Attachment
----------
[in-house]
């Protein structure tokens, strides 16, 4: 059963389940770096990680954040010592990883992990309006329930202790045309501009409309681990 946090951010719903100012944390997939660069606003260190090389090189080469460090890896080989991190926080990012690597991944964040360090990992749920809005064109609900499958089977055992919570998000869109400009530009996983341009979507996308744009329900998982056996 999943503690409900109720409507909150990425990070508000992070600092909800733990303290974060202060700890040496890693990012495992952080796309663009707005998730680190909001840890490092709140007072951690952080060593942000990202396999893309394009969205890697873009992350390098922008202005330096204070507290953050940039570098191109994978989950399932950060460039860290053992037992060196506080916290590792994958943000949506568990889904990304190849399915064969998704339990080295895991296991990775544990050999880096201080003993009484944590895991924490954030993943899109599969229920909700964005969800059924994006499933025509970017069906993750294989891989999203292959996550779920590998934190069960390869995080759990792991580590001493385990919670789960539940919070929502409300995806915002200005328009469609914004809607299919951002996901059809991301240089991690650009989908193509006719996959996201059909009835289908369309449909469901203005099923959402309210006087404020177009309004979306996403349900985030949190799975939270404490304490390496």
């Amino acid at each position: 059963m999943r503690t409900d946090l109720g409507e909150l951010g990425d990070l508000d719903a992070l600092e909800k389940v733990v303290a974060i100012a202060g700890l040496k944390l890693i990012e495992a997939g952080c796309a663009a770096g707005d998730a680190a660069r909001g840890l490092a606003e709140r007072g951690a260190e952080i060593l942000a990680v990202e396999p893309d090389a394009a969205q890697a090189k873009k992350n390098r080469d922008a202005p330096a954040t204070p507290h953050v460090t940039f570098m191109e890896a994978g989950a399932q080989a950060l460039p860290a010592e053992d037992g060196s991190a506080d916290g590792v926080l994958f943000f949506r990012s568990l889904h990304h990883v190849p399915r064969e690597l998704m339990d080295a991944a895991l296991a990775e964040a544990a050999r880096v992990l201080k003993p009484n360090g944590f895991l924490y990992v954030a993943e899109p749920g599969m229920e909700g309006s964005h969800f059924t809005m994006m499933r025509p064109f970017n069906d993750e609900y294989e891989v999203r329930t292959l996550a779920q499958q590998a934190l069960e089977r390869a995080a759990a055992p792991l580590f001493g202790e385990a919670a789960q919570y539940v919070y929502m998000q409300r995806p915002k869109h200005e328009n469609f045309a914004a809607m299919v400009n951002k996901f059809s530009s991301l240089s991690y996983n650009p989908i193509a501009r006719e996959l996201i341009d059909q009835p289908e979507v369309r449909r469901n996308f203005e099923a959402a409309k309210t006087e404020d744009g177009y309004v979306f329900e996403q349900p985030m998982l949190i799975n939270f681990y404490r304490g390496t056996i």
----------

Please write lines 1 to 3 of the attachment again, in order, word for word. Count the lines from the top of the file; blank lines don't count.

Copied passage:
[in-house]
């Protein structure tokens, strides 16, 4: 059963389940770096990680954040010592990883992990309006329930202790045309501009409309681990 946090951010719903100012944390997939660069606003260190090389090189080469460090890896080989991190926080990012690597991944964040360090990992749920809005064109609900499958089977055992919570998000869109400009530009996983341009979507996308744009329900998982056996 999943503690409900109720409507909150990425990070508000992070600092909800733990303290974060202060700890040496890693990012495992952080796309663009707005998730680190909001840890490092709140007072951690952080060593942000990202396999893309394009969205890697873009992350390098922008202005330096204070507290953050940039570098191109994978989950399932950060460039860290053992037992060196506080916290590792994958943000949506568990889904990304190849399915064969998704339990080295895991296991990775544990050999880096201080003993009484944590895991924490954030993943899109599969229920909700964005969800059924994006499933025509970017069906993750294989891989999203292959996550779920590998934190069960390869995080759990792991580590001493385990919670789960539940919070929502409300995806915002200005328009469609914004809607299919951002996901059809991301240089991690650009989908193509006719996959996201059909009835289908369309449909469901203005099923959402309210006087404020177009309004979306996403349900985030949190799975939270404490304490390496």
């Amino acid at each position: 059963m999943r503690t409900d946090l109720g409507e909150l951010g990425d990070l508000d719903a992070l600092e909800k389940v733990v303290a974060i100012a202060g700890l040496k944390l890693i990012e495992a997939g952080c796309a663009a770096g707005d998730a680190a660069r909001g840890l490092a606003e709140r007072g951690a260190e952080i060593l942000a990680v990202e396999p893309d090389a394009a969205q890697a090189k873009k992350n390098r080469d922008a202005p330096a954040t204070p507290h953050v460090t940039f570098m191109e890896a994978g989950a399932q080989a950060l460039p860290a010592e053992d037992g060196s991190a506080d916290g590792v926080l994958f943000f949506r990012s568990l889904h990304h990883v190849p399915r064969e690597l998704m339990d080295a991944a895991l296991a990775e964040a544990a050999r880096v992990l201080k003993p009484n360090g944590f895991l924490y990992v954030a993943e899109p749920g599969m229920e909700g309006s964005h969800f059924t809005m994006m499933r025509p064109f970017n069906d993750e609900y294989e891989v999203r329930t292959l996550a779920q499958q590998a934190l069960e089977r390869a995080a759990a055992p792991l580590f001493g202790e385990a919670a789960q919570y539940v919070y929502m998000q409300r995806p915002k869109h200005e328009n469609f045309a914004a809607m299919v400009n951002k996901f059809s530009s991301l240089s991690y996983n650009p989908i193509a501009r006719e996959l996201i341009d059909q009835p289908e979507v369309r449909r469901n996308f203005e099923a959402a409309k309210t006087e404020d744009g177009y309004v979306f329900e996403q349900p985030m998982l949190i799975n939270f681990y404490r304490g390496t056996i």